Visit the Kol HaOt Haggadah Fair in Jerusalem!

The diverse modern aesthetic interpretations of the ancient Haggadah text will be the focus of a Haggadah Fair sponsored by Kol HaOt and the Inbal Hotel during Hol Hamoed Pessah.

The Sidi Haggada_311 (photo credit: Courtesy Eliyahu Sidi/Kol HaOt)
The Sidi Haggada_311
(photo credit: Courtesy Eliyahu Sidi/Kol HaOt)
How do leading contemporary Israeli artists depict the four sons? The Egyptian oppression of the Israelites? The Ten Plagues? The stubbornness of Pharaoh? Or God’s awesome signs and wonders? The diverse modern aesthetic interpretations of the ancient Haggadah text will be the focus of a Haggadah Fair sponsored by the Kol HaOt organization and the Inbal Hotel during Hol Hamoed Pessah.
The fair, to be held at the Jerusalem hotel on April 20 and 21, from 5:30 to 10 p.m., will feature the magnificent Haggadot of such internationally renowned artists as Avner Moriah, Maty Grünberg, David Moss, Eliyahu Sidi, Matt Berkowitz, Ya’akov Daniel and Ilya Gefter.
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Many of the artists themselves will be at the fair, and will discuss their diverse works and the creative journey they personally underwent to visually interpret the Haggadah text. Visitors will enjoy a visual feast for the eyes and soul, as they view these high-end, fine-art facsimile edition Haggadot, and trade editions.
Artist David Moss spent three years working intensely on The Moss Haggadah, which has been hailed by the London Jewish Chronicle as “the greatest Haggada ever produced.” He recalls that while researching the rich world of the Haggada, “I sensed that if any book had secrets to tell, then it was certainly this book of telling and retelling; I had only to listen carefully to the whisperings of the Haggada and to try to silence the voice of practicality.”
For The Moriah Haggadah, artist Avner Moriah turned to the Egyptian and Assyrian wall paintings and reliefs and the small human and animal figurines of the early Bronze and Iron Ages – the time when the Israelites settled in the Land of Israel. For colors, he looked to the blues, oranges and golds of the eternal Middle East landscape.
“The roundel motif is used frequently in the Haggada to represent the circular repetition of Jewish history and life,” explains Moriah, whose paintings are part of the New York Metropolitan Museum of Art’s collection.
Prof. Shalom Sabar of the Hebrew University of Jerusalem says of The Moriah Haggadah: “Page after page, his vivid and original images take us on a rich journey through the themes inspired by the Haggada’s text. In so doing, Moriah imbues the words with captivating modern images and new ways to penetrate its many hidden meanings.”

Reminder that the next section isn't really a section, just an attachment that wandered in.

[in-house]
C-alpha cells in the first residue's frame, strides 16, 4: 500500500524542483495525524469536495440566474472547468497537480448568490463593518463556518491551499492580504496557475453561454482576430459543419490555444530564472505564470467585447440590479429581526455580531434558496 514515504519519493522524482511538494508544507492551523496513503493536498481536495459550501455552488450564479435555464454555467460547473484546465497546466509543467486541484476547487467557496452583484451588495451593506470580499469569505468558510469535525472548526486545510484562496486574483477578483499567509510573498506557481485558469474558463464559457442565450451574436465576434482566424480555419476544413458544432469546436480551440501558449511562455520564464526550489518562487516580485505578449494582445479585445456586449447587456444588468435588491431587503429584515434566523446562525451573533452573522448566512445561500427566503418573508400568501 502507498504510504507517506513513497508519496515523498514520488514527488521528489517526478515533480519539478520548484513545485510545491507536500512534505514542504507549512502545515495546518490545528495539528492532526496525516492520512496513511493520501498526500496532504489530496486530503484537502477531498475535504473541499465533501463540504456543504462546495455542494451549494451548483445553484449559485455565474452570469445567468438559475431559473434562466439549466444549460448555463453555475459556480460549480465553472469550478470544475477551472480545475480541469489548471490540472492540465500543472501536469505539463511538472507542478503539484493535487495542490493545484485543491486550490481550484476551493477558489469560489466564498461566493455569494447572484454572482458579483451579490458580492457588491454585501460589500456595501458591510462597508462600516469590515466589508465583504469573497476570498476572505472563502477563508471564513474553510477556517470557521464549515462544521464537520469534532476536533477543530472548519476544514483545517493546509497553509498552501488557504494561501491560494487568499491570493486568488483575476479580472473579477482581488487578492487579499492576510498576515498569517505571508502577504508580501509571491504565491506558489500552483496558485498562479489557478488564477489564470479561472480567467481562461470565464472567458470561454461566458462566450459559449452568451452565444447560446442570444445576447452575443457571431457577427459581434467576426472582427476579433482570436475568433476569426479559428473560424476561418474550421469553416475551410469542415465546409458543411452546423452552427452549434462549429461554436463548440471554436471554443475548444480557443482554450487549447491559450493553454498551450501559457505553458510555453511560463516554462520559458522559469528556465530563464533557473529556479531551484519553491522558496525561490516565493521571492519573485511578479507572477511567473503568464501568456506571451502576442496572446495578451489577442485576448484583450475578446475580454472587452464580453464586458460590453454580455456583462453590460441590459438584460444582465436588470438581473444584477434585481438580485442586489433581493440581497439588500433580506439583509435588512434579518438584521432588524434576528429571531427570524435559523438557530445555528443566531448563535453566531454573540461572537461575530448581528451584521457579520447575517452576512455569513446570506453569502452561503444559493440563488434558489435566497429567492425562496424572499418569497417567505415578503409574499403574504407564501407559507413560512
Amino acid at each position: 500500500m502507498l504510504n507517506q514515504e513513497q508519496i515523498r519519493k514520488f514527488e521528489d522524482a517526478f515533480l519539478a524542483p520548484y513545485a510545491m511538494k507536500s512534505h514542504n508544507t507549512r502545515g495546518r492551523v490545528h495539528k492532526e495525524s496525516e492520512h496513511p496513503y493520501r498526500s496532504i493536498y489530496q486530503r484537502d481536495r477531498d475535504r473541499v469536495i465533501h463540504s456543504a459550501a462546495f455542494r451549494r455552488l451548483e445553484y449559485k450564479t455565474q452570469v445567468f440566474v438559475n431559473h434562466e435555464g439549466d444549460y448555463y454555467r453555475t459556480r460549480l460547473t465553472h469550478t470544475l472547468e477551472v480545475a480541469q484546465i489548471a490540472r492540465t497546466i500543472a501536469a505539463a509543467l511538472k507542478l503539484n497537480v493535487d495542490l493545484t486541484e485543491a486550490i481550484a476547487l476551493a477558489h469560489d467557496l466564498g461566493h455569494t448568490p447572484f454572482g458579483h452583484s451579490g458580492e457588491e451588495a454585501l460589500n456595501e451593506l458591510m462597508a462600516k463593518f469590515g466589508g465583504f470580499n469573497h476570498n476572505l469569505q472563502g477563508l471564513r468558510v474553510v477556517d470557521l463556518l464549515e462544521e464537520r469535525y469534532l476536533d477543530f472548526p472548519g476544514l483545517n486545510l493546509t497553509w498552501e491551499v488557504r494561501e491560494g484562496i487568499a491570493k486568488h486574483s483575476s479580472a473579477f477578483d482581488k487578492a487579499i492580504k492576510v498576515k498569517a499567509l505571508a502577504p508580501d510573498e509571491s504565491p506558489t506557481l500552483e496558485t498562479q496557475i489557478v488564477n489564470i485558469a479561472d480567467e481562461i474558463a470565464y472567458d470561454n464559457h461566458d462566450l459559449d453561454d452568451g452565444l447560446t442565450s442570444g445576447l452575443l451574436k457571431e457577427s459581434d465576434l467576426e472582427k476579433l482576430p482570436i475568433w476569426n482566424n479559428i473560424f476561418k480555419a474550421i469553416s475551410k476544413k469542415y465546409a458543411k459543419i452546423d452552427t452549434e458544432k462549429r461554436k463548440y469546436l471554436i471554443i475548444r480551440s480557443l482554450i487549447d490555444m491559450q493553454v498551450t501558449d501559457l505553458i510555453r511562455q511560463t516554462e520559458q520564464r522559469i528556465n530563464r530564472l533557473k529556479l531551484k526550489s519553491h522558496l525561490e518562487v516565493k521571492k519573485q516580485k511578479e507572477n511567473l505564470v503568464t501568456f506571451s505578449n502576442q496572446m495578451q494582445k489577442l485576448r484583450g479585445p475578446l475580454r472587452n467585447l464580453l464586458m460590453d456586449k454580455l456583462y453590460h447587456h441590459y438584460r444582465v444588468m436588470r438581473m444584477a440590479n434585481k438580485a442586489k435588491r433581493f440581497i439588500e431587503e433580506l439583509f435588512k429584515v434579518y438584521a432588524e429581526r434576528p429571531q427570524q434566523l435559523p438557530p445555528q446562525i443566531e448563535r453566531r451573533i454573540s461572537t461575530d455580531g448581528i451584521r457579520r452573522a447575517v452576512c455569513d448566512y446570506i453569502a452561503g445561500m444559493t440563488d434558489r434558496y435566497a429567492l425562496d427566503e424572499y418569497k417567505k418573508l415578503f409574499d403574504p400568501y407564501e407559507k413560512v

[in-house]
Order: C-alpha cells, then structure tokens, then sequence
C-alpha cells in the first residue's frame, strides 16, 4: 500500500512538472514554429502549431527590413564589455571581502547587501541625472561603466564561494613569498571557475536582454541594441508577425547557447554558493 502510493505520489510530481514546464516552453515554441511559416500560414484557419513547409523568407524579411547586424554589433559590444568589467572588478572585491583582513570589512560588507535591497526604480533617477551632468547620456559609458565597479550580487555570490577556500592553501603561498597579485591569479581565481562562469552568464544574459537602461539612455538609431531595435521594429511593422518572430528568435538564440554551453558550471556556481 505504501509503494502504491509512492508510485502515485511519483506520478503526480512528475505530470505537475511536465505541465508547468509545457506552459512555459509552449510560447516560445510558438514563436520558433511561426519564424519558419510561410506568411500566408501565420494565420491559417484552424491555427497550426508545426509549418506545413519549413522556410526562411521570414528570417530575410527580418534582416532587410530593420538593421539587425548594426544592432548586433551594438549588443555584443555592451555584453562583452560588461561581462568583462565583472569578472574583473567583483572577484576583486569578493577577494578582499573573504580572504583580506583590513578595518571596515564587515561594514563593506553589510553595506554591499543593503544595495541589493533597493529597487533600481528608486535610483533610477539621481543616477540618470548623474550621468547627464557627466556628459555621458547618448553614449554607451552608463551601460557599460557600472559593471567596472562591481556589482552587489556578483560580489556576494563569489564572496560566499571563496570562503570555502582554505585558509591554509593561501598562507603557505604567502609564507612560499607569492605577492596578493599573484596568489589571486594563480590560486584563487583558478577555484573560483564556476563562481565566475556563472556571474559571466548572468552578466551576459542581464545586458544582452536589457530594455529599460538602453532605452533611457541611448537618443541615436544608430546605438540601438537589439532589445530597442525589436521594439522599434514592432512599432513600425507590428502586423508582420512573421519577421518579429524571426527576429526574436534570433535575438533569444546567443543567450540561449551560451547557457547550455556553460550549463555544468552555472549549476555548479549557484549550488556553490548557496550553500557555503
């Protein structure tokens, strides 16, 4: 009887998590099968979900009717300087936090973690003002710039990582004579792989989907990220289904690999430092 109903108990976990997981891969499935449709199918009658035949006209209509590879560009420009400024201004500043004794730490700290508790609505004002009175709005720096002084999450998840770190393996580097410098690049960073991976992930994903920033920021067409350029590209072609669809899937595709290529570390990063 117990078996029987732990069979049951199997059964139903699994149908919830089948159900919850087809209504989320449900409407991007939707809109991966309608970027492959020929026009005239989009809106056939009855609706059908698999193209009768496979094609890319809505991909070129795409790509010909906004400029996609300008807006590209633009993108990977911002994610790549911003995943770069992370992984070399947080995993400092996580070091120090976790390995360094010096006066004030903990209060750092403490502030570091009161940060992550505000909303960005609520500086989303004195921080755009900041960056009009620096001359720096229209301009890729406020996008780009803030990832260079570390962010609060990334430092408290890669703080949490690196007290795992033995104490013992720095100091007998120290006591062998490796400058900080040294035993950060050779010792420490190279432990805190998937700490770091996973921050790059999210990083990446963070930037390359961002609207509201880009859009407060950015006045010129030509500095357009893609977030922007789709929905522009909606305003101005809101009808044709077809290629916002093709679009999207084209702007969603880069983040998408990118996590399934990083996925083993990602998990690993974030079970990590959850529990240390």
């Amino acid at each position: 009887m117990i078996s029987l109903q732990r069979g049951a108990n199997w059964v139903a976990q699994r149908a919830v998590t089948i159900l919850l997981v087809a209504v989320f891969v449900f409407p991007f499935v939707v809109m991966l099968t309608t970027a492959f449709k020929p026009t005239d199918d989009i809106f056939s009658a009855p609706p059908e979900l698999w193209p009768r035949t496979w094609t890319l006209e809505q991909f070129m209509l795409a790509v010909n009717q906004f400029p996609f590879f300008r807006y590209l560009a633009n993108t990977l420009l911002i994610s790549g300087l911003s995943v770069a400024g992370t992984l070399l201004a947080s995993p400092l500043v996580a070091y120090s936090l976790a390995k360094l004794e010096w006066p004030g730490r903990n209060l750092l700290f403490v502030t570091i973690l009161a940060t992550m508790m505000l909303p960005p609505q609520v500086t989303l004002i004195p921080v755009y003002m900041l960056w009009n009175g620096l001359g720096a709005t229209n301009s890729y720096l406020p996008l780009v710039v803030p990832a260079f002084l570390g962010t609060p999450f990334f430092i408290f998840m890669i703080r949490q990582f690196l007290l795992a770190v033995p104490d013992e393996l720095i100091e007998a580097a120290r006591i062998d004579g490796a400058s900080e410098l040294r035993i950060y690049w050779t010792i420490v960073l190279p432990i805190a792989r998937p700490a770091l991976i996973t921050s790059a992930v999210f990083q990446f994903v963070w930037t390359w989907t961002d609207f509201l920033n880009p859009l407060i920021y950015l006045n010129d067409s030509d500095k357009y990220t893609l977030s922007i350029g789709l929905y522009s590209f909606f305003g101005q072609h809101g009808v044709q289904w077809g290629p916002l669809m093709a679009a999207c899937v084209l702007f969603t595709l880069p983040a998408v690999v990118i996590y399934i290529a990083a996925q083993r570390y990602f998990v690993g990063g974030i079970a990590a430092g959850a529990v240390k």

When creating The Lovell Haggadah, artist Matt Berkowitz recalls that he wanted to “challenge the ennui often experienced around the Seder table, and recapture a spirit of creativity and spontaneity.” His portfolio, Passover Landscapes: Illuminations on the Exodus, which are based on his Haggada, “convey the soul of the Passover experience. It is an expanse of scenery that can be seen in a single view. The Seder imparts the breadth of Jewish experience, treating us to a panoramic view of Judaism through text and interpretation.”
Notes artist Menashe Kadishman of Maty Grünberg’s Bezalel Haggadah: “Maty has created a Passover Haggada which is now part of the collections of both the British Museum and the New York Public Library. It’s an important work, in woodcuts, just one of the many paths Maty treads. It’s a world of scrolls and letters… a world of stories. The Haggada takes us into the age-long Jewish heritage: spanning the Exodus from Egypt and the wanderings in the desert, through the expulsion from Spain down to our own days.”
The Kol HaOt organization is a new venture which weaves creativity and aesthetics, arts and inspiration, to convey the meaning and purpose of Jewish texts and ideas, history and values. In addition to the Haggada Fair, the organization conducts ongoing educational programs, targeted at North American travelers in Israel, that use the magic of the arts to engage participants with various Jewish concepts, texts and values. A handson participatory element is part of each program, enabling every participant to produce his or her own creation from their experience.
During 2011, Kol HaOt will be moving into its second phase, which includes a Visual Beit Midrash, where the organization will continue to conduct its educational programs, hold evening Jewish cabaret performances, ongoing exhibits, artist circles, educator training and Visual Beit Midrash studies.
Notes Elyssa Moss Rabinowitz, a cofounder of Kol HaOt: “The Haggadah Fair is just one way we hope to bring the aesthetically rich Jewish art being produced today by Israeli artists to the attention of the general public.”
The writer is director of marketing at Kol HaOt – Illuminating Jewish Life through Art.